Feria de Libros in Lima

Feria de Libros in Lima

The fair was held at the Centro de la Imagen. Unlike the version in Buenos Aires, here, none of the books were for sale. It was a bit like an Alexandrian library only, instead of copying scrolls of papayrus, I sat there with my digital camera snapping photos of pages from books that I liked.

Here’s a few:

Epitafios by Gladys Alavardo Jourde

Epitafios by Gladys Alavardo Jourde was my favorite book. It documents various decaying buildings from the 19th century and before in Lima’s historic core.

Epitafios by Gladys Alavardo Jourde

Epitafios by Gladys Alavardo Jourde

Epitafios by Gladys Alavardo Jourde

Epitafios by Gladys Alavardo Jourde

Epitafios by Gladys Alavardo Jourde

Something that I find interesting about both Lima and Buenos Aires is that each, with over a third of their respective countrys’ population, dominate all aspects industry, culture, politics and finance. It’s like each city is New York, Detroit, Los Angeles, and Washington all rolled into one. Depending on where you go  you can find elements that resonate with each. In the case of Lima, new development has shunned the historic core and a bounce-back wave of gentrification has yet to occur. In this situation, there’s a huge number of historic buildings which sit in a rather shabby state. Alvarado’s book does an execellent job of documenting both the beauty of these spaces, their inhabitants, and the tragedy of their decay. Also, the book dummy on view was really wonderfully printed. I hope it gets published.

Lucila Heinberg’s (Argentina) book Hacia recounts her journey in through China. Using expired film, the photos show a very personal, intimate view of her experiences in China.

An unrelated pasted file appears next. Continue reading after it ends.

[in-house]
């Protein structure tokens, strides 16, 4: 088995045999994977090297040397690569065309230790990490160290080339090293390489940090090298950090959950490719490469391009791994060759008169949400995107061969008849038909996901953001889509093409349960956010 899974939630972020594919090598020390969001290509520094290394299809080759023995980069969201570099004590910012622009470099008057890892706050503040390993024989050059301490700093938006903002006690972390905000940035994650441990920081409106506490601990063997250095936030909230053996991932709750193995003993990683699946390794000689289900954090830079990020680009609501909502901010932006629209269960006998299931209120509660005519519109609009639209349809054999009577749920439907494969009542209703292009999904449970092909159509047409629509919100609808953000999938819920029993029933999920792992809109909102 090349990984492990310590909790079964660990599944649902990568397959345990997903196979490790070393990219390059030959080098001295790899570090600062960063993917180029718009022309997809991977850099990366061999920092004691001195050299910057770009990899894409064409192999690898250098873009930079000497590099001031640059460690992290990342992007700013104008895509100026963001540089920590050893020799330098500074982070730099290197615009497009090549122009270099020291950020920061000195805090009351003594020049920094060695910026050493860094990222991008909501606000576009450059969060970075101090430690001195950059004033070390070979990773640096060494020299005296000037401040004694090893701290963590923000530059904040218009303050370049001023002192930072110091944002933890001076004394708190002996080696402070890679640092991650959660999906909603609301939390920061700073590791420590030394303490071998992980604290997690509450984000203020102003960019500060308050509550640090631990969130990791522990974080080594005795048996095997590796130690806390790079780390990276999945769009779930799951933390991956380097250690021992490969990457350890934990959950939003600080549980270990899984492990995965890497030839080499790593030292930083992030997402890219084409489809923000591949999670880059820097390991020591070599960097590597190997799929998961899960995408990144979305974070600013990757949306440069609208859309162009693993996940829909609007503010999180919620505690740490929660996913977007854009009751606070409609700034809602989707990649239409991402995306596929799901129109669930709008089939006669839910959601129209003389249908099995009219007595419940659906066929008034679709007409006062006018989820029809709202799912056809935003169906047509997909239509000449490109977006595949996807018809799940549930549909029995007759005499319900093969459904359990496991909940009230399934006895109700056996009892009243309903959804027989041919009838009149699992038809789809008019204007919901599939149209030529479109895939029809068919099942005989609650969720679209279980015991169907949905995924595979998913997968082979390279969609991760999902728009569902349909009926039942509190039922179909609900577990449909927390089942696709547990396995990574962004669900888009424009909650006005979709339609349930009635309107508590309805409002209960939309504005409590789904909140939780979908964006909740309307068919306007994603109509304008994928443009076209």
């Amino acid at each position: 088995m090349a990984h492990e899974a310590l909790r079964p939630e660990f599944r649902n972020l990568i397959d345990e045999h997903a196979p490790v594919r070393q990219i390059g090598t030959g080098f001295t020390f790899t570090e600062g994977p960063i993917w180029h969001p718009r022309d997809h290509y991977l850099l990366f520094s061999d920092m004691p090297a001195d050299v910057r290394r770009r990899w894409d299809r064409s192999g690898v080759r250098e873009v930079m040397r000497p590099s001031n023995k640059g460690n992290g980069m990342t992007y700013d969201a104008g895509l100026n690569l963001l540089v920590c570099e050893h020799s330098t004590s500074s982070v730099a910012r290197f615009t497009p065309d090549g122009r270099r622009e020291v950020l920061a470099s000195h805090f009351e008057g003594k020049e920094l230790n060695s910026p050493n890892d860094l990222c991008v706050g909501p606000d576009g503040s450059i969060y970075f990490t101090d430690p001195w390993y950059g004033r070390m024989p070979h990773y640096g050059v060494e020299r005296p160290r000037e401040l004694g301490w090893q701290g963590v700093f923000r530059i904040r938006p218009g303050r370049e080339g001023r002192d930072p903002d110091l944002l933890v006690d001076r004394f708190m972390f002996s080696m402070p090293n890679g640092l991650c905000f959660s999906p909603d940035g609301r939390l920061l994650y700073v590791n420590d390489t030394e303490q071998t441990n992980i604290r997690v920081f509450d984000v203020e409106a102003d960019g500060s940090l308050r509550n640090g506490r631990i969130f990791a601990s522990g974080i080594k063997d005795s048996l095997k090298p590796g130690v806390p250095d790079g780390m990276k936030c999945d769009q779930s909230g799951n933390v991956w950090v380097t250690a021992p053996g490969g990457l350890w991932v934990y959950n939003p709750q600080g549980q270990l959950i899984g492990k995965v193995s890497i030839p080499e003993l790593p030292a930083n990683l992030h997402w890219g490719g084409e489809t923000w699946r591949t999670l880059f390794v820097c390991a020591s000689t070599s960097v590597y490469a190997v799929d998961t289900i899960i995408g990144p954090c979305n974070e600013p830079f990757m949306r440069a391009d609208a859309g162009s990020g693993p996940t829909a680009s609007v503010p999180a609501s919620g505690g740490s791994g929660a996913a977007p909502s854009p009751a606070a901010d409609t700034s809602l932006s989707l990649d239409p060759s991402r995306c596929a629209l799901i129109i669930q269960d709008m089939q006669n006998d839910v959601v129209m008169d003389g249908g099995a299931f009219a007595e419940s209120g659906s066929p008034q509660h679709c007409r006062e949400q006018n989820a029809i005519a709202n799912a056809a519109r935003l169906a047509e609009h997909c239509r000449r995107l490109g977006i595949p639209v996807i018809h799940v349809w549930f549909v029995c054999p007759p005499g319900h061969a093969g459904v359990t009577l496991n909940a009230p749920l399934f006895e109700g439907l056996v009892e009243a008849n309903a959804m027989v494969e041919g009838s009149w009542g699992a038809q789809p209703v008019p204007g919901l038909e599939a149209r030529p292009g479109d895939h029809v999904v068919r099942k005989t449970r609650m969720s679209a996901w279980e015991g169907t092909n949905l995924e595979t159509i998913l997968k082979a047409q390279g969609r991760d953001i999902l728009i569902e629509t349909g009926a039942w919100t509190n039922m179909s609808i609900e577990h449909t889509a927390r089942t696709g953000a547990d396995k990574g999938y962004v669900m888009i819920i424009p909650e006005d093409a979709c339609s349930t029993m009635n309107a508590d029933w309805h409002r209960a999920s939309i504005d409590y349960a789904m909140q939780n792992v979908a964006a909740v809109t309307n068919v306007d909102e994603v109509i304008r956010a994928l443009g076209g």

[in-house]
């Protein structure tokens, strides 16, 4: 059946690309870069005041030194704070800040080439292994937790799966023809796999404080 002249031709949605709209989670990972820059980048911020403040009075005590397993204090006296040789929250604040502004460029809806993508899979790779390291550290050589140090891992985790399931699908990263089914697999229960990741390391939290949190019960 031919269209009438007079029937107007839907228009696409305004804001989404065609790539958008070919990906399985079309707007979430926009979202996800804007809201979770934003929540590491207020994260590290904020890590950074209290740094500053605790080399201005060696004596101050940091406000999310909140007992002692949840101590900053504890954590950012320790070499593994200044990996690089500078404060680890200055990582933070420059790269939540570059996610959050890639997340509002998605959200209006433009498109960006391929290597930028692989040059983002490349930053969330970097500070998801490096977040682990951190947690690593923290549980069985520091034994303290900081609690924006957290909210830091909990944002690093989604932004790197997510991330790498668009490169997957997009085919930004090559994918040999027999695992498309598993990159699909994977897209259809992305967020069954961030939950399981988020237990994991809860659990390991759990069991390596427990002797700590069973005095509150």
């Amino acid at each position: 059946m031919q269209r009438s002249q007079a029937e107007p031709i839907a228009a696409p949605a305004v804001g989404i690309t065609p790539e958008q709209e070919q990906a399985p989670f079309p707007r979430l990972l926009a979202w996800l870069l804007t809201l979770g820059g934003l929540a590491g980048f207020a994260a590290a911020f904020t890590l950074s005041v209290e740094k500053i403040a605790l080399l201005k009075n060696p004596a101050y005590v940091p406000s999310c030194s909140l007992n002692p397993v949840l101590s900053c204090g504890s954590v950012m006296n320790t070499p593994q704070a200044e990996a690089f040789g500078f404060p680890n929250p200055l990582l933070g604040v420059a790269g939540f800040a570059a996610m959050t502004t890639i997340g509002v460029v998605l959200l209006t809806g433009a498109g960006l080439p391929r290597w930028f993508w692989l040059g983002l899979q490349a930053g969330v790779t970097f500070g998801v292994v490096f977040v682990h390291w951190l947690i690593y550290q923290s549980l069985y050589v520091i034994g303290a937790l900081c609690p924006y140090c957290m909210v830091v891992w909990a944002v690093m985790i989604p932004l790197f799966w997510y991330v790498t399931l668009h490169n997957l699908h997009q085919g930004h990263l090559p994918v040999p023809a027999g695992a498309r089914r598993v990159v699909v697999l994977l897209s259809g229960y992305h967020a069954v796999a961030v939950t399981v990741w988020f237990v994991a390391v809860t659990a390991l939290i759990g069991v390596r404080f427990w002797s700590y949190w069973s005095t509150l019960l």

Lucila Heinberg - Hacia

Lucila Heinberg - Hacia

Lucila Heinberg - Hacia

Lucila Heinberg - Hacia

Galeria Centrico has a small online gallery of this work. I also blogged about Heinberg’s series Dormidos last year.

David Mansell-Moullin’s book Lines in the Sand looks at peripheral settlements in Lima and how they sit on the landscape.

David Mansell-Moullin - Lines in the Sand

David Mansell-Moullin - Lines in the Sand

The subject matter is similar to Musuk Note’s Decierto series which I blogged about recently but is less abstract, more into the nuts and bolts of how these plots of land get developed by their inhabitants. Mansell-Moullin’s website has a nice slideshow of the work and he’s also got a blog detailing a lot of his work process.

Futuramic by Aldo Paparella (great name!) features lucious black and white photographs of retro-futuristic automobiles from the 1950s.

Aldo Paparella - Futuramic

Aldo Paparella - Futuramic

I got really excited to see that Martin Weber’s Ecos del Interior has been published by Ediciones Lariviere. I hope this makes it to the US so I can get a copy.

Martin Weber - Ecos del Interior

Italian photojournalist Myriam Meloni has a book, Fragil, documenting the social decay resulting from paco use in Buenos Aires (paco is their version of crack).

Myriam Meloni - Fragil

Myriam Meloni - Fragil

Myriam Meloni - Fragil

There sems to be a whole sub-genre of photographers documenting their grandparent’s homes. I suppose the combination of nostalgia + access is irrisistible. By my count, there were four books dealing with this theme at the book fair, the nicest of which was Bulnes by Luciana Betesh.

Luciana Betesh - Bulnes

Luciana Betesh - Bulnes

Luciana Betesh - Bulnes

There were a ton more books, of course. It’s a great fair and my only complaint is that it isn’t held more often and in more places.